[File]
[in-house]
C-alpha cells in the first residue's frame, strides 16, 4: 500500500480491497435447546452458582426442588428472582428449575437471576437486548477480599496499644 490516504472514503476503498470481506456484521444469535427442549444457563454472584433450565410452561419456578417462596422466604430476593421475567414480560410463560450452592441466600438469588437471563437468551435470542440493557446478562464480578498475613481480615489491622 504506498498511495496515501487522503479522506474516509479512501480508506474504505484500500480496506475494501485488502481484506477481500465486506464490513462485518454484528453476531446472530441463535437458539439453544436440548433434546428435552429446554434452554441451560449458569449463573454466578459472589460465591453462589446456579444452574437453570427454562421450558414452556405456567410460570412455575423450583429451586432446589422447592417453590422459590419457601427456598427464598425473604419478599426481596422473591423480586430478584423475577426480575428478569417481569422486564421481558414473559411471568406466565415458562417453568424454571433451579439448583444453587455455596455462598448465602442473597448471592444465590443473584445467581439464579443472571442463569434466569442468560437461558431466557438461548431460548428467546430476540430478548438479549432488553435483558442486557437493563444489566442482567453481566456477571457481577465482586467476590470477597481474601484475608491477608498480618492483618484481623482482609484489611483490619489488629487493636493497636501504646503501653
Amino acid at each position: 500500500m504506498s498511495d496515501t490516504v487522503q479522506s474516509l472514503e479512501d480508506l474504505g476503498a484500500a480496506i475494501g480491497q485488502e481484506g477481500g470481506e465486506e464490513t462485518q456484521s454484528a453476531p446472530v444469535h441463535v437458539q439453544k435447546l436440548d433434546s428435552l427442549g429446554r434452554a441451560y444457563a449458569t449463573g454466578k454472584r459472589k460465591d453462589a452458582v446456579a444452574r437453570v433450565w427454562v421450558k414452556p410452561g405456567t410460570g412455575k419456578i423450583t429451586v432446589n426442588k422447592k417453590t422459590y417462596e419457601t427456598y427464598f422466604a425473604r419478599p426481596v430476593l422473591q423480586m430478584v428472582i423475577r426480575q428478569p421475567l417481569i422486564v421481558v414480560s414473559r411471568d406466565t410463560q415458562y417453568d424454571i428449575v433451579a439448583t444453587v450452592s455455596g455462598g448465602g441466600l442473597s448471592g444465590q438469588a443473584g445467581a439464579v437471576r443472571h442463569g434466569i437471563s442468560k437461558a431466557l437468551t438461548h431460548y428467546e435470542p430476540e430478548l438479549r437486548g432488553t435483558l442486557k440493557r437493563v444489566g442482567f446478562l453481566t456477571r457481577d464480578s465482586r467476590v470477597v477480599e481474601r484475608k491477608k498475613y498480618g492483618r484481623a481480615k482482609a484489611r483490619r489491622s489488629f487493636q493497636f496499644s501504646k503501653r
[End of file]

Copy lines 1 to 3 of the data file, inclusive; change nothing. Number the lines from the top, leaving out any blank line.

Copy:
[in-house]
C-alpha cells in the first residue's frame, strides 16, 4: 500500500480491497435447546452458582426442588428472582428449575437471576437486548477480599496499644 490516504472514503476503498470481506456484521444469535427442549444457563454472584433450565410452561419456578417462596422466604430476593421475567414480560410463560450452592441466600438469588437471563437468551435470542440493557446478562464480578498475613481480615489491622 504506498498511495496515501487522503479522506474516509479512501480508506474504505484500500480496506475494501485488502481484506477481500465486506464490513462485518454484528453476531446472530441463535437458539439453544436440548433434546428435552429446554434452554441451560449458569449463573454466578459472589460465591453462589446456579444452574437453570427454562421450558414452556405456567410460570412455575423450583429451586432446589422447592417453590422459590419457601427456598427464598425473604419478599426481596422473591423480586430478584423475577426480575428478569417481569422486564421481558414473559411471568406466565415458562417453568424454571433451579439448583444453587455455596455462598448465602442473597448471592444465590443473584445467581439464579443472571442463569434466569442468560437461558431466557438461548431460548428467546430476540430478548438479549432488553435483558442486557437493563444489566442482567453481566456477571457481577465482586467476590470477597481474601484475608491477608498480618492483618484481623482482609484489611483490619489488629487493636493497636501504646503501653
Amino acid at each position: 500500500m504506498s498511495d496515501t490516504v487522503q479522506s474516509l472514503e479512501d480508506l474504505g476503498a484500500a480496506i475494501g480491497q485488502e481484506g477481500g470481506e465486506e464490513t462485518q456484521s454484528a453476531p446472530v444469535h441463535v437458539q439453544k435447546l436440548d433434546s428435552l427442549g429446554r434452554a441451560y444457563a449458569t449463573g454466578k454472584r459472589k460465591d453462589a452458582v446456579a444452574r437453570v433450565w427454562v421450558k414452556p410452561g405456567t410460570g412455575k419456578i423450583t429451586v432446589n426442588k422447592k417453590t422459590y417462596e419457601t427456598y427464598f422466604a425473604r419478599p426481596v430476593l422473591q423480586m430478584v428472582i423475577r426480575q428478569p421475567l417481569i422486564v421481558v414480560s414473559r411471568d406466565t410463560q415458562y417453568d424454571i428449575v433451579a439448583t444453587v450452592s455455596g455462598g448465602g441466600l442473597s448471592g444465590q438469588a443473584g445467581a439464579v437471576r443472571h442463569g434466569i437471563s442468560k437461558a431466557l437468551t438461548h431460548y428467546e435470542p430476540e430478548l438479549r437486548g432488553t435483558l442486557k440493557r437493563v444489566g442482567f446478562l453481566t456477571r457481577d464480578s465482586r467476590v470477597v477480599e481474601r484475608k491477608k498475613y498480618g492483618r484481623a481480615k482482609a484489611r483490619r489491622s489488629f487493636q493497636f496499644s501504646k503501653r